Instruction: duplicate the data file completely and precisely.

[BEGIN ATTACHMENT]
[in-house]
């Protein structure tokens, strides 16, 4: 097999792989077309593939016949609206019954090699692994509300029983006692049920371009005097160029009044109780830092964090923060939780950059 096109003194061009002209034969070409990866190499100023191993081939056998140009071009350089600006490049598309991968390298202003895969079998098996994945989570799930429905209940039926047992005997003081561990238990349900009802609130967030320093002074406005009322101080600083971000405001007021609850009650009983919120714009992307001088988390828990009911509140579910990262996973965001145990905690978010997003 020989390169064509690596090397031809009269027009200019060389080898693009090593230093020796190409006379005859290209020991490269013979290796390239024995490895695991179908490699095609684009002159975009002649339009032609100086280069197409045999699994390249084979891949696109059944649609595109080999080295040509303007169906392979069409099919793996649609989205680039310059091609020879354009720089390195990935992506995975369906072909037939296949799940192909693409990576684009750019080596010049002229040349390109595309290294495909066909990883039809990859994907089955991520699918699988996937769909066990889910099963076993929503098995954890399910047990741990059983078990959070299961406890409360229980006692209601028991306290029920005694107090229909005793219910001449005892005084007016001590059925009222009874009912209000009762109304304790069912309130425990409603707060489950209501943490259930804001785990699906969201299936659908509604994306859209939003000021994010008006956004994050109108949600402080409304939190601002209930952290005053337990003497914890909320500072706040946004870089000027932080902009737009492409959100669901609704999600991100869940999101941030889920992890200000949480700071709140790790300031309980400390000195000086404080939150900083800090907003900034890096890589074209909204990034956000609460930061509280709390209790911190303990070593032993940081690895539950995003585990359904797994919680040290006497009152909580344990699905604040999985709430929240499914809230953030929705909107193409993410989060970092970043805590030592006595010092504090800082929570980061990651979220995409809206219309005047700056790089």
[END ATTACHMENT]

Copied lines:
[in-house]
């Protein structure tokens, strides 16, 4: 097999792989077309593939016949609206019954090699692994509300029983006692049920371009005097160029009044109780830092964090923060939780950059 096109003194061009002209034969070409990866190499100023191993081939056998140009071009350089600006490049598309991968390298202003895969079998098996994945989570799930429905209940039926047992005997003081561990238990349900009802609130967030320093002074406005009322101080600083971000405001007021609850009650009983919120714009992307001088988390828990009911509140579910990262996973965001145990905690978010997003 020989390169064509690596090397031809009269027009200019060389080898693009090593230093020796190409006379005859290209020991490269013979290796390239024995490895695991179908490699095609684009002159975009002649339009032609100086280069197409045999699994390249084979891949696109059944649609595109080999080295040509303007169906392979069409099919793996649609989205680039310059091609020879354009720089390195990935992506995975369906072909037939296949799940192909693409990576684009750019080596010049002229040349390109595309290294495909066909990883039809990859994907089955991520699918699988996937769909066990889910099963076993929503098995954890399910047990741990059983078990959070299961406890409360229980006692209601028991306290029920005694107090229909005793219910001449005892005084007016001590059925009222009874009912209000009762109304304790069912309130425990409603707060489950209501943490259930804001785990699906969201299936659908509604994306859209939003000021994010008006956004994050109108949600402080409304939190601002209930952290005053337990003497914890909320500072706040946004870089000027932080902009737009492409959100669901609704999600991100869940999101941030889920992890200000949480700071709140790790300031309980400390000195000086404080939150900083800090907003900034890096890589074209909204990034956000609460930061509280709390209790911190303990070593032993940081690895539950995003585990359904797994919680040290006497009152909580344990699905604040999985709430929240499914809230953030929705909107193409993410989060970092970043805590030592006595010092504090800082929570980061990651979220995409809206219309005047700056790089």